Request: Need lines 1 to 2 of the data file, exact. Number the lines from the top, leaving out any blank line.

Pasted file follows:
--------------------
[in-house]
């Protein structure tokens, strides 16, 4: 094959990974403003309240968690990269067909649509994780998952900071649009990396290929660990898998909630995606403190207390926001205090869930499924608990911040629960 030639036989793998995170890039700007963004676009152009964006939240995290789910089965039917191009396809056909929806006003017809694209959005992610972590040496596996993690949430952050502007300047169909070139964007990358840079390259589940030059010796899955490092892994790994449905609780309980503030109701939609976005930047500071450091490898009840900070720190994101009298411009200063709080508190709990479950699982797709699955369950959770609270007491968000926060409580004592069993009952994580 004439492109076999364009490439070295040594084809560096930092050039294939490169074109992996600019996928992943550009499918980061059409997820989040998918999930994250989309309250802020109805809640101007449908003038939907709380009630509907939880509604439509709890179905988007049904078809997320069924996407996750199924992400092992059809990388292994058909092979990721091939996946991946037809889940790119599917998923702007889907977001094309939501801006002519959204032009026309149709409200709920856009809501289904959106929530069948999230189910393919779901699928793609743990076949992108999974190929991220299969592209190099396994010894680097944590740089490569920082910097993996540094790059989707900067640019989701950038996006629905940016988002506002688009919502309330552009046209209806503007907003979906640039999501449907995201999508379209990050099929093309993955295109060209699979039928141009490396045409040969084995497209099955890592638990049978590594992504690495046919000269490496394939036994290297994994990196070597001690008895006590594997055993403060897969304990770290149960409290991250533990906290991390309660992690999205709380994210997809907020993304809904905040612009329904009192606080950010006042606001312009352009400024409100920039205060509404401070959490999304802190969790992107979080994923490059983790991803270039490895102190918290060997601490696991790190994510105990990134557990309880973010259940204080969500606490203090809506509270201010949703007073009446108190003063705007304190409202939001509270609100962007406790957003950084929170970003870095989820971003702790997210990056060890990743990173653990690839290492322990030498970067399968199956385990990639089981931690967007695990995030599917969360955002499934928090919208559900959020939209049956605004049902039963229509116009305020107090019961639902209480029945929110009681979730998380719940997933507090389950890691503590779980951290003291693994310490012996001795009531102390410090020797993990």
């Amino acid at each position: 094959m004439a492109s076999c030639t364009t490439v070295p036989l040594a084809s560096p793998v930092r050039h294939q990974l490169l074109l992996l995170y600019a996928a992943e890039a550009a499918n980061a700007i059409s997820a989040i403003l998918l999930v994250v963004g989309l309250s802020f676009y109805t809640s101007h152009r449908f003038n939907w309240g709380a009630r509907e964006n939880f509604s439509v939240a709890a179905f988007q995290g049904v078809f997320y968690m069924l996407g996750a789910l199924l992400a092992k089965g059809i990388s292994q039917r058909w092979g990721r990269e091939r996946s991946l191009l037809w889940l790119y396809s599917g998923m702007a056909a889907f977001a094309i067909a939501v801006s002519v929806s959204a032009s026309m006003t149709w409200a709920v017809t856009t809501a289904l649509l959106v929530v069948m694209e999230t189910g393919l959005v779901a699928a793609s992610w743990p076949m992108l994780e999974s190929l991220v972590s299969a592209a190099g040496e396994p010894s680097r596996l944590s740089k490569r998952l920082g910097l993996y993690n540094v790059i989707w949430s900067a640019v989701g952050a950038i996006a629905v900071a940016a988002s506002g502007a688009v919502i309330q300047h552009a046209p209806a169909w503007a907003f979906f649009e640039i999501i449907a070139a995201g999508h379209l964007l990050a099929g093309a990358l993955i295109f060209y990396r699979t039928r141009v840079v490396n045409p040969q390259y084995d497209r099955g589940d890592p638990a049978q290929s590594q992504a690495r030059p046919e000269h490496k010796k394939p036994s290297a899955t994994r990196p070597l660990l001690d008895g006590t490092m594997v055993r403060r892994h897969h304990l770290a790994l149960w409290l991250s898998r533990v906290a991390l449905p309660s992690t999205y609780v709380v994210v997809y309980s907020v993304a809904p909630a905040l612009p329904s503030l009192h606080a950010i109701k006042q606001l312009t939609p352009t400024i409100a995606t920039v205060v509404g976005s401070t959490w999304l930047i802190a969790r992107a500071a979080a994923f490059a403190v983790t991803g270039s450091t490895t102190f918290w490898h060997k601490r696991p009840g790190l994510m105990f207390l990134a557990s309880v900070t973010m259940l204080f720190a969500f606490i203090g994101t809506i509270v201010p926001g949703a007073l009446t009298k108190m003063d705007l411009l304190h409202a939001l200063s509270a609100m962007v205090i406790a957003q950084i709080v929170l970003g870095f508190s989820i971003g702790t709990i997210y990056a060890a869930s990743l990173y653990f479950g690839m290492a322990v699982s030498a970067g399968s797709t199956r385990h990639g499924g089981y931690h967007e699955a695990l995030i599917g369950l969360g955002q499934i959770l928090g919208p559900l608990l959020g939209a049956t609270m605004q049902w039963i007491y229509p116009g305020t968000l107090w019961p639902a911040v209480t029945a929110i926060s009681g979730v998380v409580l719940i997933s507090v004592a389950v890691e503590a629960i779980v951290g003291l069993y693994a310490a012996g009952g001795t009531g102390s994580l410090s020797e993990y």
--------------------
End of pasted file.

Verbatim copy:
[in-house]
């Protein structure tokens, strides 16, 4: 094959990974403003309240968690990269067909649509994780998952900071649009990396290929660990898998909630995606403190207390926001205090869930499924608990911040629960 030639036989793998995170890039700007963004676009152009964006939240995290789910089965039917191009396809056909929806006003017809694209959005992610972590040496596996993690949430952050502007300047169909070139964007990358840079390259589940030059010796899955490092892994790994449905609780309980503030109701939609976005930047500071450091490898009840900070720190994101009298411009200063709080508190709990479950699982797709699955369950959770609270007491968000926060409580004592069993009952994580 004439492109076999364009490439070295040594084809560096930092050039294939490169074109992996600019996928992943550009499918980061059409997820989040998918999930994250989309309250802020109805809640101007449908003038939907709380009630509907939880509604439509709890179905988007049904078809997320069924996407996750199924992400092992059809990388292994058909092979990721091939996946991946037809889940790119599917998923702007889907977001094309939501801006002519959204032009026309149709409200709920856009809501289904959106929530069948999230189910393919779901699928793609743990076949992108999974190929991220299969592209190099396994010894680097944590740089490569920082910097993996540094790059989707900067640019989701950038996006629905940016988002506002688009919502309330552009046209209806503007907003979906640039999501449907995201999508379209990050099929093309993955295109060209699979039928141009490396045409040969084995497209099955890592638990049978590594992504690495046919000269490496394939036994290297994994990196070597001690008895006590594997055993403060897969304990770290149960409290991250533990906290991390309660992690999205709380994210997809907020993304809904905040612009329904009192606080950010006042606001312009352009400024409100920039205060509404401070959490999304802190969790992107979080994923490059983790991803270039490895102190918290060997601490696991790190994510105990990134557990309880973010259940204080969500606490203090809506509270201010949703007073009446108190003063705007304190409202939001509270609100962007406790957003950084929170970003870095989820971003702790997210990056060890990743990173653990690839290492322990030498970067399968199956385990990639089981931690967007695990995030599917969360955002499934928090919208559900959020939209049956605004049902039963229509116009305020107090019961639902209480029945929110009681979730998380719940997933507090389950890691503590779980951290003291693994310490012996001795009531102390410090020797993990």